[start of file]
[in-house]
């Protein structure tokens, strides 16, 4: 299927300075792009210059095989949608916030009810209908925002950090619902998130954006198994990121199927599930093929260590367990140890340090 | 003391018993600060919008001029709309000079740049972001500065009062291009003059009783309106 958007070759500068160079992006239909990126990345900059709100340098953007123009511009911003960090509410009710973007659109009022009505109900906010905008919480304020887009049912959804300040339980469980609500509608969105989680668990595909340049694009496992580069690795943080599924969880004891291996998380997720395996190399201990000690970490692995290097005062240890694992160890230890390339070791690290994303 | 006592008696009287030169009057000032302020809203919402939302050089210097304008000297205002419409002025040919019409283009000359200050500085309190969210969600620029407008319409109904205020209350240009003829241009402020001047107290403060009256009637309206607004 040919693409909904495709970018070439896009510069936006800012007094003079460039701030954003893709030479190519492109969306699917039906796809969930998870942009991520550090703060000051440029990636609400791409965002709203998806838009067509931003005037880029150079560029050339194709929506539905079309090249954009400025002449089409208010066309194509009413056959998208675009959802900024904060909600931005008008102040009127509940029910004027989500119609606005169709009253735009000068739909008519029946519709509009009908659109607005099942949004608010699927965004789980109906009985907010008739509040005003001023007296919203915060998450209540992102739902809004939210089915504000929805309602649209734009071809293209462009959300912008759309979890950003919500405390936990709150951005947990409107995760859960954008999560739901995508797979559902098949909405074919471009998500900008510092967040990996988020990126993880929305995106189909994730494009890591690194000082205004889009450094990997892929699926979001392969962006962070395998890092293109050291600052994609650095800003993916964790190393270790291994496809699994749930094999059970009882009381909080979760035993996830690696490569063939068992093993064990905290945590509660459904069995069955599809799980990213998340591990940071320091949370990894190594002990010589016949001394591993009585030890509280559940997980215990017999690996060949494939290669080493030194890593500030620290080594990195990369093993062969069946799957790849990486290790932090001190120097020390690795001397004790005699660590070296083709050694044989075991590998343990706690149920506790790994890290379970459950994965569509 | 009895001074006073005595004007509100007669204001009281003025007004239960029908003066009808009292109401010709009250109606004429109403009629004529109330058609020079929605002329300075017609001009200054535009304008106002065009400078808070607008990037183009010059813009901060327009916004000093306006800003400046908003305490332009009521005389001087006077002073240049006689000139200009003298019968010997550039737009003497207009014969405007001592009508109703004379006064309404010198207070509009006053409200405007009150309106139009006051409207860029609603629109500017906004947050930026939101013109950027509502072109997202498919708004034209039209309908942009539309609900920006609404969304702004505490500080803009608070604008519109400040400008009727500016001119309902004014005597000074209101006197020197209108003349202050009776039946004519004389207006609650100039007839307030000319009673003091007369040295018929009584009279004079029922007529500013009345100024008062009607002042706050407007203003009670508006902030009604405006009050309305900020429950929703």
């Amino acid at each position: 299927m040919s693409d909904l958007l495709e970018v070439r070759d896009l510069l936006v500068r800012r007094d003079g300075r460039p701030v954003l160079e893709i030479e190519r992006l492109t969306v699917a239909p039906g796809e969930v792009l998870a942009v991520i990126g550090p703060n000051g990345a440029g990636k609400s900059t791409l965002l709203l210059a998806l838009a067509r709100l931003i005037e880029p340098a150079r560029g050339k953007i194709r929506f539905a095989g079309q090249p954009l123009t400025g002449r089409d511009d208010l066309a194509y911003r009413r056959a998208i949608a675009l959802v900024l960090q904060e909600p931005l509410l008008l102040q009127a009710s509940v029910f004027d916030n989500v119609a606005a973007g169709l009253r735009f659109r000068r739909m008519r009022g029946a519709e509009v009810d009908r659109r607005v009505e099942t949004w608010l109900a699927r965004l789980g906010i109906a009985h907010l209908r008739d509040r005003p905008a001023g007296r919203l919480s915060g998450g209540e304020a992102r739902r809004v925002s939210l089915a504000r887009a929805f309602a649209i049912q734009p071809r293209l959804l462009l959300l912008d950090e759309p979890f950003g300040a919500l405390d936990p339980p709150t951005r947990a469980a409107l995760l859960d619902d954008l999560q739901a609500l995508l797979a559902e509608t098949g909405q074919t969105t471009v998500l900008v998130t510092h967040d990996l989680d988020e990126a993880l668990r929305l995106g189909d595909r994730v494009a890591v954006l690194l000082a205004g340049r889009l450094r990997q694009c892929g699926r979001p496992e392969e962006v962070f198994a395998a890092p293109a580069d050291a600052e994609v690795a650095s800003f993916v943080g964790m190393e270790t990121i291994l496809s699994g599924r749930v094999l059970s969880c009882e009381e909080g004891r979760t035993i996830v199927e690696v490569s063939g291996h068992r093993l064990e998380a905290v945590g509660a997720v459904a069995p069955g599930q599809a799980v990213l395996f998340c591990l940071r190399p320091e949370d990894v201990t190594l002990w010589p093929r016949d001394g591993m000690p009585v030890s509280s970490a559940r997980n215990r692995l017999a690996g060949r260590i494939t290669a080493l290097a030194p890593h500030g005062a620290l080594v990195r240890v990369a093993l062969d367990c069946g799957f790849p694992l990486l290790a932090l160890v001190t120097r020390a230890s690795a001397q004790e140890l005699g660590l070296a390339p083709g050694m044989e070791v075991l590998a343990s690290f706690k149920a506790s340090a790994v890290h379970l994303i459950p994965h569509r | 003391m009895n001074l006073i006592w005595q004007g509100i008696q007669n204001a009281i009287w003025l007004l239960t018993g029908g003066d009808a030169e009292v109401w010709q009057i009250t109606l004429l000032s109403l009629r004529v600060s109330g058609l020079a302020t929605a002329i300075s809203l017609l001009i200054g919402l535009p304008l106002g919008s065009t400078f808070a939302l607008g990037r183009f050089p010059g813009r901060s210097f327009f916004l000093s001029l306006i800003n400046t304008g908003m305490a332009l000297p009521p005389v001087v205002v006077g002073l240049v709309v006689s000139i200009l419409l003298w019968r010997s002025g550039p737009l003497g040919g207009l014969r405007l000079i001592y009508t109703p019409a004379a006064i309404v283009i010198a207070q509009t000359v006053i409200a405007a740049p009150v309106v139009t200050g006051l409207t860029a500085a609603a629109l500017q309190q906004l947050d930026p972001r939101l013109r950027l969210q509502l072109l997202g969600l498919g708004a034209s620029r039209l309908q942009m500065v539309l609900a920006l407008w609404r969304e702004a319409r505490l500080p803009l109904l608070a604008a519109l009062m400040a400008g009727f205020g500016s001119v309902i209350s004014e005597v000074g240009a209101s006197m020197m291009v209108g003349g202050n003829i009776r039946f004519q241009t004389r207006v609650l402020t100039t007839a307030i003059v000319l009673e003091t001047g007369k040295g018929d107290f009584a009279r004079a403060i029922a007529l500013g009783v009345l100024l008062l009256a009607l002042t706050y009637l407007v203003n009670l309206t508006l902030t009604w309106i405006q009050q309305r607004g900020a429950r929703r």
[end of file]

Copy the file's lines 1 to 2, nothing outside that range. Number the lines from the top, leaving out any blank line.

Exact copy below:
[in-house]
């Protein structure tokens, strides 16, 4: 299927300075792009210059095989949608916030009810209908925002950090619902998130954006198994990121199927599930093929260590367990140890340090 | 003391018993600060919008001029709309000079740049972001500065009062291009003059009783309106 958007070759500068160079992006239909990126990345900059709100340098953007123009511009911003960090509410009710973007659109009022009505109900906010905008919480304020887009049912959804300040339980469980609500509608969105989680668990595909340049694009496992580069690795943080599924969880004891291996998380997720395996190399201990000690970490692995290097005062240890694992160890230890390339070791690290994303 | 006592008696009287030169009057000032302020809203919402939302050089210097304008000297205002419409002025040919019409283009000359200050500085309190969210969600620029407008319409109904205020209350240009003829241009402020001047107290403060009256009637309206607004 040919693409909904495709970018070439896009510069936006800012007094003079460039701030954003893709030479190519492109969306699917039906796809969930998870942009991520550090703060000051440029990636609400791409965002709203998806838009067509931003005037880029150079560029050339194709929506539905079309090249954009400025002449089409208010066309194509009413056959998208675009959802900024904060909600931005008008102040009127509940029910004027989500119609606005169709009253735009000068739909008519029946519709509009009908659109607005099942949004608010699927965004789980109906009985907010008739509040005003001023007296919203915060998450209540992102739902809004939210089915504000929805309602649209734009071809293209462009959300912008759309979890950003919500405390936990709150951005947990409107995760859960954008999560739901995508797979559902098949909405074919471009998500900008510092967040990996988020990126993880929305995106189909994730494009890591690194000082205004889009450094990997892929699926979001392969962006962070395998890092293109050291600052994609650095800003993916964790190393270790291994496809699994749930094999059970009882009381909080979760035993996830690696490569063939068992093993064990905290945590509660459904069995069955599809799980990213998340591990940071320091949370990894190594002990010589016949001394591993009585030890509280559940997980215990017999690996060949494939290669080493030194890593500030620290080594990195990369093993062969069946799957790849990486290790932090001190120097020390690795001397004790005699660590070296083709050694044989075991590998343990706690149920506790790994890290379970459950994965569509 | 009895001074006073005595004007509100007669204001009281003025007004239960029908003066009808009292109401010709009250109606004429109403009629004529109330058609020079929605002329300075017609001009200054535009304008106002065009400078808070607008990037183009010059813009901060327009916004000093306006800003400046908003305490332009009521005389001087006077002073240049006689000139200009003298019968010997550039737009003497207009014969405007001592009508109703004379006064309404010198207070509009006053409200405007009150309106139009006051409207860029609603629109500017906004947050930026939101013109950027509502072109997202498919708004034209039209309908942009539309609900920006609404969304702004505490500080803009608070604008519109400040400008009727500016001119309902004014005597000074209101006197020197209108003349202050009776039946004519004389207006609650100039007839307030000319009673003091007369040295018929009584009279004079029922007529500013009345100024008062009607002042706050407007203003009670508006902030009604405006009050309305900020429950929703």